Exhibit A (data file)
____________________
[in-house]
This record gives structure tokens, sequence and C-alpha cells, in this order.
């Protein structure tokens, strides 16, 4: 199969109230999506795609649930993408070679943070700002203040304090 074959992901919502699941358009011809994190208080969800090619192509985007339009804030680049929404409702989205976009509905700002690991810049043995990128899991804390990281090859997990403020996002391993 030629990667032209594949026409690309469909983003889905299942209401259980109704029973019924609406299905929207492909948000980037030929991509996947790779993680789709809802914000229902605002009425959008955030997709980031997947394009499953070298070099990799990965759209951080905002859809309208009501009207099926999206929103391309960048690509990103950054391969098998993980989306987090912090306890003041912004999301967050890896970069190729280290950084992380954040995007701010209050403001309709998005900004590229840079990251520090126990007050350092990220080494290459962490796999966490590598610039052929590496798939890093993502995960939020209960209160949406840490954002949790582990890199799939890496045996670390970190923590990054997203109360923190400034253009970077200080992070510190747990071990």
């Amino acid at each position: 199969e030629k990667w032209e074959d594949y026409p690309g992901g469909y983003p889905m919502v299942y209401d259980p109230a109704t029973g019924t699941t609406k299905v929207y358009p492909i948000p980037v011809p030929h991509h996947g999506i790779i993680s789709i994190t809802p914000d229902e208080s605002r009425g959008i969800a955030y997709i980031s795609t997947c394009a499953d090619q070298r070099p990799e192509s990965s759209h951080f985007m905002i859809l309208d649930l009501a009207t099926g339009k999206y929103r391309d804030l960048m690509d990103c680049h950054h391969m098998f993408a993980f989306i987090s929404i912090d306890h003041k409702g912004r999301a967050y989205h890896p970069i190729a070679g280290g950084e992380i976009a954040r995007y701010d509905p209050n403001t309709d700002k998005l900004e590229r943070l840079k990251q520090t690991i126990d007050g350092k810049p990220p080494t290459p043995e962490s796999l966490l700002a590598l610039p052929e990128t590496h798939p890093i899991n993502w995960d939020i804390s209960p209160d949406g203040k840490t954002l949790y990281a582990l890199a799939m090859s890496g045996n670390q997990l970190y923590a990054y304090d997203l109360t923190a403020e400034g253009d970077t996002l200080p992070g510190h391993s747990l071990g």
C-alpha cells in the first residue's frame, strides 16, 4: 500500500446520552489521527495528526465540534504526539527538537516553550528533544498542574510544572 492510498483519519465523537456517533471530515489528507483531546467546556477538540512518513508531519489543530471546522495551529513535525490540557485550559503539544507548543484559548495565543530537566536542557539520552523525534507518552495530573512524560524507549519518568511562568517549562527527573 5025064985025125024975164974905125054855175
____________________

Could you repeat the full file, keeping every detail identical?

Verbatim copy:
[in-house]
This record gives structure tokens, sequence and C-alpha cells, in this order.
């Protein structure tokens, strides 16, 4: 199969109230999506795609649930993408070679943070700002203040304090 074959992901919502699941358009011809994190208080969800090619192509985007339009804030680049929404409702989205976009509905700002690991810049043995990128899991804390990281090859997990403020996002391993 030629990667032209594949026409690309469909983003889905299942209401259980109704029973019924609406299905929207492909948000980037030929991509996947790779993680789709809802914000229902605002009425959008955030997709980031997947394009499953070298070099990799990965759209951080905002859809309208009501009207099926999206929103391309960048690509990103950054391969098998993980989306987090912090306890003041912004999301967050890896970069190729280290950084992380954040995007701010209050403001309709998005900004590229840079990251520090126990007050350092990220080494290459962490796999966490590598610039052929590496798939890093993502995960939020209960209160949406840490954002949790582990890199799939890496045996670390970190923590990054997203109360923190400034253009970077200080992070510190747990071990």
């Amino acid at each position: 199969e030629k990667w032209e074959d594949y026409p690309g992901g469909y983003p889905m919502v299942y209401d259980p109230a109704t029973g019924t699941t609406k299905v929207y358009p492909i948000p980037v011809p030929h991509h996947g999506i790779i993680s789709i994190t809802p914000d229902e208080s605002r009425g959008i969800a955030y997709i980031s795609t997947c394009a499953d090619q070298r070099p990799e192509s990965s759209h951080f985007m905002i859809l309208d649930l009501a009207t099926g339009k999206y929103r391309d804030l960048m690509d990103c680049h950054h391969m098998f993408a993980f989306i987090s929404i912090d306890h003041k409702g912004r999301a967050y989205h890896p970069i190729a070679g280290g950084e992380i976009a954040r995007y701010d509905p209050n403001t309709d700002k998005l900004e590229r943070l840079k990251q520090t690991i126990d007050g350092k810049p990220p080494t290459p043995e962490s796999l966490l700002a590598l610039p052929e990128t590496h798939p890093i899991n993502w995960d939020i804390s209960p209160d949406g203040k840490t954002l949790y990281a582990l890199a799939m090859s890496g045996n670390q997990l970190y923590a990054y304090d997203l109360t923190a403020e400034g253009d970077t996002l200080p992070g510190h391993s747990l071990g």
C-alpha cells in the first residue's frame, strides 16, 4: 500500500446520552489521527495528526465540534504526539527538537516553550528533544498542574510544572 492510498483519519465523537456517533471530515489528507483531546467546556477538540512518513508531519489543530471546522495551529513535525490540557485550559503539544507548543484559548495565543530537566536542557539520552523525534507518552495530573512524560524507549519518568511562568517549562527527573 5025064985025125024975164974905125054855175